Greetings ToP readers. Tripwire here, with another guest post showcasing my Tau Sept: Arashikage. Today we’ll examine the fast attack slot, including Piranha and Pathfinders.
I’m glad the revised Battleforce box includes a Piranha. The small vehicle gave me the chance to test my Sept color scheme before tackling the Hammerhead and Skyray. It’s a fairly straight forward kit, and building two of them was fun.
I base coat all my models, vehicles and infantry alike, with an airbrush. It’s especially helpful on vehicles, as it covers the larger surface quickly and allows a smooth finish without any brush strokes.
As always I used a satin varnish, then applied an oil wash and wipe technique to bring out the details in the model, and create a grimy, used appearance.
Once the base coats were completed, I weathered the model by spraying matte black around the exhausts, and adding “chipping” to the paint by dabbing grey along the front facings, where the vehicle would take the most damage.
I complete most of my models in sub-assemblies. This allows me to reach areas that might be difficult or impossible on a fully assembled model. I painted all the details in the empty cockpit, then glued in the completed pilots last.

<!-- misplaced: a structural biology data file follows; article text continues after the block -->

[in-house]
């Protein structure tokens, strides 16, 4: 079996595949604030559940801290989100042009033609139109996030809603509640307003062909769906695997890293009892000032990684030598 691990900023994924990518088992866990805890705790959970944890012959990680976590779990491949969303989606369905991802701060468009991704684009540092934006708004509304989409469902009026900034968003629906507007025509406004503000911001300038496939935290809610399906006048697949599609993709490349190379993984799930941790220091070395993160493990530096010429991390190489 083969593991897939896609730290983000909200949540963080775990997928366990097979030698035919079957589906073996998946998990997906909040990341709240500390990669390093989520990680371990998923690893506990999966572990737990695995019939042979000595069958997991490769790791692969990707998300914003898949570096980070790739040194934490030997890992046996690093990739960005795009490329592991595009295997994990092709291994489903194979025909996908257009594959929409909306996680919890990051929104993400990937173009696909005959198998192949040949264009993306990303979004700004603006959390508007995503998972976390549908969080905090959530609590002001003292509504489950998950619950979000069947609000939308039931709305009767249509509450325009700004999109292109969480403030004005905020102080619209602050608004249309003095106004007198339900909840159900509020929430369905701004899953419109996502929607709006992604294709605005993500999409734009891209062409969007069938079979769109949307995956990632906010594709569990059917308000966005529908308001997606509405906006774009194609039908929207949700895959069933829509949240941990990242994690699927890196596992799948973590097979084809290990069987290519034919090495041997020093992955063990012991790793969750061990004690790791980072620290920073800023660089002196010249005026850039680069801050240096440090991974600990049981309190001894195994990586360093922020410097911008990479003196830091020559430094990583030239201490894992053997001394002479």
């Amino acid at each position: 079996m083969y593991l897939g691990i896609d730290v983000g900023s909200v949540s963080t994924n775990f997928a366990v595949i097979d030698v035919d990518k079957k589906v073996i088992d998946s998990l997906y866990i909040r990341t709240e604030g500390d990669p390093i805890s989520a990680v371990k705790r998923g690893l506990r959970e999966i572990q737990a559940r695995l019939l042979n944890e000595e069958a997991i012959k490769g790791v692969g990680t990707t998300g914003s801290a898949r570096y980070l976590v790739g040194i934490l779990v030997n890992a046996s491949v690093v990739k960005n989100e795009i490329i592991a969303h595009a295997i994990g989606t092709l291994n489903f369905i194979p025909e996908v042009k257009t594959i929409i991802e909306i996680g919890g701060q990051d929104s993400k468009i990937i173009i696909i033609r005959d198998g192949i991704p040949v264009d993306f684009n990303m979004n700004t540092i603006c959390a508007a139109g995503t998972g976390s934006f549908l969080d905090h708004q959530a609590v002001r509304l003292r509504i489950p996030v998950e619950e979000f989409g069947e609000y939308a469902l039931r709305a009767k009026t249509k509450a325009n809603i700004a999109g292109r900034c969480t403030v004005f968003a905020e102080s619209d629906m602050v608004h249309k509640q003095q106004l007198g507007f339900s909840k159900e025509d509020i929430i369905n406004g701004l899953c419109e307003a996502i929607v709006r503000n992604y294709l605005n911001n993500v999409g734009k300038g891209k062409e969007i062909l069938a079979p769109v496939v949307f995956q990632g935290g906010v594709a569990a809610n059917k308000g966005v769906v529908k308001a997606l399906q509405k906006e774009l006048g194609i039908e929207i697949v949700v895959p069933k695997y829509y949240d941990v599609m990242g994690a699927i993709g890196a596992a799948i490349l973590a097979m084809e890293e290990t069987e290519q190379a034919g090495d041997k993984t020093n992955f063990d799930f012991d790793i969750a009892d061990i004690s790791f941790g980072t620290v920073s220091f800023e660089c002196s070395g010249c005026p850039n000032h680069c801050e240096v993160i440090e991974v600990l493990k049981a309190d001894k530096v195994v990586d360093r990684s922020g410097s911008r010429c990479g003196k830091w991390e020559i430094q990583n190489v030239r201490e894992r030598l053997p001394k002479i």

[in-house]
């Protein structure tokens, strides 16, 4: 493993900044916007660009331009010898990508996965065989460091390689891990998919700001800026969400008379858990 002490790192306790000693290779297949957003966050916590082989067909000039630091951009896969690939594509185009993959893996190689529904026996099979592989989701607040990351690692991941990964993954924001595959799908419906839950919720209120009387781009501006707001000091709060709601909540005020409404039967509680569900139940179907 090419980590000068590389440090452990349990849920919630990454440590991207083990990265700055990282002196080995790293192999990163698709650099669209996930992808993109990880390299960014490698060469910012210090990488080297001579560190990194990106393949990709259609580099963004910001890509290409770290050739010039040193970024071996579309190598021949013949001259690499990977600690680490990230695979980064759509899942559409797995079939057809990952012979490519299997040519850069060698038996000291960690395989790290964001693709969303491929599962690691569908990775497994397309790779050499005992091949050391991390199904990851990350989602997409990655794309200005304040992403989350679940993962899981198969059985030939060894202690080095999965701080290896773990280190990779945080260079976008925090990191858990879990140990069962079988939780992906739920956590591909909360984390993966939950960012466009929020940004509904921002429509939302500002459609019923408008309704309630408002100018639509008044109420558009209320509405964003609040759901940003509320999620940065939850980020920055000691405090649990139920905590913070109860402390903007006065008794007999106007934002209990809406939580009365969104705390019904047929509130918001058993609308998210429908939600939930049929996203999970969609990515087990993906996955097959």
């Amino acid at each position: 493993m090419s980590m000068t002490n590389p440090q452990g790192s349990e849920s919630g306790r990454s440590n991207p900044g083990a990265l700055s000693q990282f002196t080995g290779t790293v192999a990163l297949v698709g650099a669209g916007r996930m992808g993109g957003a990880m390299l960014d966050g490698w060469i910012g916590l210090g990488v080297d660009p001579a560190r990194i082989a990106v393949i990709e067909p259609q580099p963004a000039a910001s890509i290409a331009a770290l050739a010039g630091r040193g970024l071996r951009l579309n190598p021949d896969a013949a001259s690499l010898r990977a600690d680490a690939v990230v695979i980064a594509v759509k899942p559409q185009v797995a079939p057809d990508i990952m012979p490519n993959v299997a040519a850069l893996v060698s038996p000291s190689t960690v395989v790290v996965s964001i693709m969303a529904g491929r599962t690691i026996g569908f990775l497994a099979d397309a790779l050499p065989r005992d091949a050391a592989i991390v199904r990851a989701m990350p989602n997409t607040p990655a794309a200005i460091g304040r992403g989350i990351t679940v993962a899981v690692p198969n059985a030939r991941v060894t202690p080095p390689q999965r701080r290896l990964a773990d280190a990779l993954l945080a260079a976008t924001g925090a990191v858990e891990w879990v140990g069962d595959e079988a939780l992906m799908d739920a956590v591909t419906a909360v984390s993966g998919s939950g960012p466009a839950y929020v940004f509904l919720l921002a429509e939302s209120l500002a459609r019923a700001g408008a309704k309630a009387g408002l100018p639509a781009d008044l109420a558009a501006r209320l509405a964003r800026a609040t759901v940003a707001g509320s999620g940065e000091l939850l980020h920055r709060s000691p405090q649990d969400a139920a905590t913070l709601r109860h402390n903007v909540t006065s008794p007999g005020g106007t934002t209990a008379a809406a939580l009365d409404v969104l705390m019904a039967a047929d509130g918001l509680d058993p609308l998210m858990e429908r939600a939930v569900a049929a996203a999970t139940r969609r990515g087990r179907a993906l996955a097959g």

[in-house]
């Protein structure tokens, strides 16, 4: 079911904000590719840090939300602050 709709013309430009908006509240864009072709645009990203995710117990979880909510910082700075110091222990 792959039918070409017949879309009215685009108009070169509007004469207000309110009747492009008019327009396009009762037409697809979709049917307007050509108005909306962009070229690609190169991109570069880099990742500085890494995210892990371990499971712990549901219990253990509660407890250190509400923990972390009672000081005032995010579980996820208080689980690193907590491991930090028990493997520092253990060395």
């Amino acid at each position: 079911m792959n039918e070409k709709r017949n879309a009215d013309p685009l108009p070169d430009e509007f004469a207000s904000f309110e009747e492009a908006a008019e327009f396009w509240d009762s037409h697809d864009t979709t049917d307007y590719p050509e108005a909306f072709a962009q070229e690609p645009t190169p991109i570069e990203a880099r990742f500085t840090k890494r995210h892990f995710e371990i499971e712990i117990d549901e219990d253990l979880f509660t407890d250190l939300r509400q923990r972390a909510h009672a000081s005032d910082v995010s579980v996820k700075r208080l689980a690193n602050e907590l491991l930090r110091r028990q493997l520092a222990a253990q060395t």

Filling the other fast attack slot in my army is a squad of pathfinders. This is a great kit, and was a lot of fun to assemble and paint. The variations available allow you to make several unique soldiers, and, as with most of the newer GW kits, the details are fantastic.
While I had settled on a color scheme for my Sept that was white with red accents, having all the units in your army bear the same colors can create monotony, and strip your force of character. A great example of break-frame color is the Dark Angels, and Deathwing Terminators. While the main force is Dark Green, the elite Deathwing stand in stark contrast in bone white. Following this, I knew that the pathfinders would be a chance to mix it up.
I painted my Pathfinders blood red, and decided that as a scout unit, they would be helmetless, to set them apart from the main infantry units, the Fire Warriors.
The kit contained dozens of extra bits, and multiple torso/weapon/leg combos to create unique and individual models. My favorite might be the scout with his carbine slung behind his back, holding a pulse pistol and scanning for threats.
This covers the fast attack slots in my Sept. Next installment, we’ll examine the remaining elite, the Riptide, and look at our first heavy choice, the Broadsides.
Support our work
Tale of Painters is an unofficial Warhammer hobby magazine run by hobbyists like you. Support our work by using the affiliate links from our 🇺🇸 / 🇨🇦 partner stores for your next orders so we can continue to bring you fantastic FREE content every day:
Or become a patron:
Thanks a lot, we appreciate any help to continue and grow Tale of Painters 🙂